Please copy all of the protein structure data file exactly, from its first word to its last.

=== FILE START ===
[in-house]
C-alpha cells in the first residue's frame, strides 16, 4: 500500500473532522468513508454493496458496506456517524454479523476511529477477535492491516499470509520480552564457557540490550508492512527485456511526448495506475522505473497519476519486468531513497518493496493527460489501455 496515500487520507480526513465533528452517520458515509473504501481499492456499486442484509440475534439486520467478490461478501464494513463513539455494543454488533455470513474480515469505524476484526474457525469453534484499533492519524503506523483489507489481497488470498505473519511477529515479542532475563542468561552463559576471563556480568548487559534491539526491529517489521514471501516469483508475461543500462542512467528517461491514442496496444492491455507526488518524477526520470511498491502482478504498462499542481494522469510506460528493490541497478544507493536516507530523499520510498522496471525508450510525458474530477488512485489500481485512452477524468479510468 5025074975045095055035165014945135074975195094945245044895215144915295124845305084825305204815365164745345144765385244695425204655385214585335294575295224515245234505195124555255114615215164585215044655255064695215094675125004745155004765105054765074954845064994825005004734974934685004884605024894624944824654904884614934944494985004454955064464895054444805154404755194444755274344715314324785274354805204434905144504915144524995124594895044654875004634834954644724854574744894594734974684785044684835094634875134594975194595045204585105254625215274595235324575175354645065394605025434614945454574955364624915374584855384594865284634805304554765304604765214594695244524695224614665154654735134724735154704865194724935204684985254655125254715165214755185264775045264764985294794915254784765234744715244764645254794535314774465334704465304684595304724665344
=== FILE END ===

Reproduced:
[in-house]
C-alpha cells in the first residue's frame, strides 16, 4: 500500500473532522468513508454493496458496506456517524454479523476511529477477535492491516499470509520480552564457557540490550508492512527485456511526448495506475522505473497519476519486468531513497518493496493527460489501455 496515500487520507480526513465533528452517520458515509473504501481499492456499486442484509440475534439486520467478490461478501464494513463513539455494543454488533455470513474480515469505524476484526474457525469453534484499533492519524503506523483489507489481497488470498505473519511477529515479542532475563542468561552463559576471563556480568548487559534491539526491529517489521514471501516469483508475461543500462542512467528517461491514442496496444492491455507526488518524477526520470511498491502482478504498462499542481494522469510506460528493490541497478544507493536516507530523499520510498522496471525508450510525458474530477488512485489500481485512452477524468479510468 5025074975045095055035165014945135074975195094945245044895215144915295124845305084825305204815365164745345144765385244695425204655385214585335294575295224515245234505195124555255114615215164585215044655255064695215094675125004745155004765105054765074954845064994825005004734974934685004884605024894624944824654904884614934944494985004454955064464895054444805154404755194444755274344715314324785274354805204434905144504915144524995124594895044654875004634834954644724854574744894594734974684785044684835094634875134594975194595045204585105254625215274595235324575175354645065394605025434614945454574955364624915374584855384594865284634805304554765304604765214594695244524695224614665154654735134724735154704865194724935204684985254655125254715165214755185264775045264764985294794915254784765234744715244764645254794535314774465334704465304684595304724665344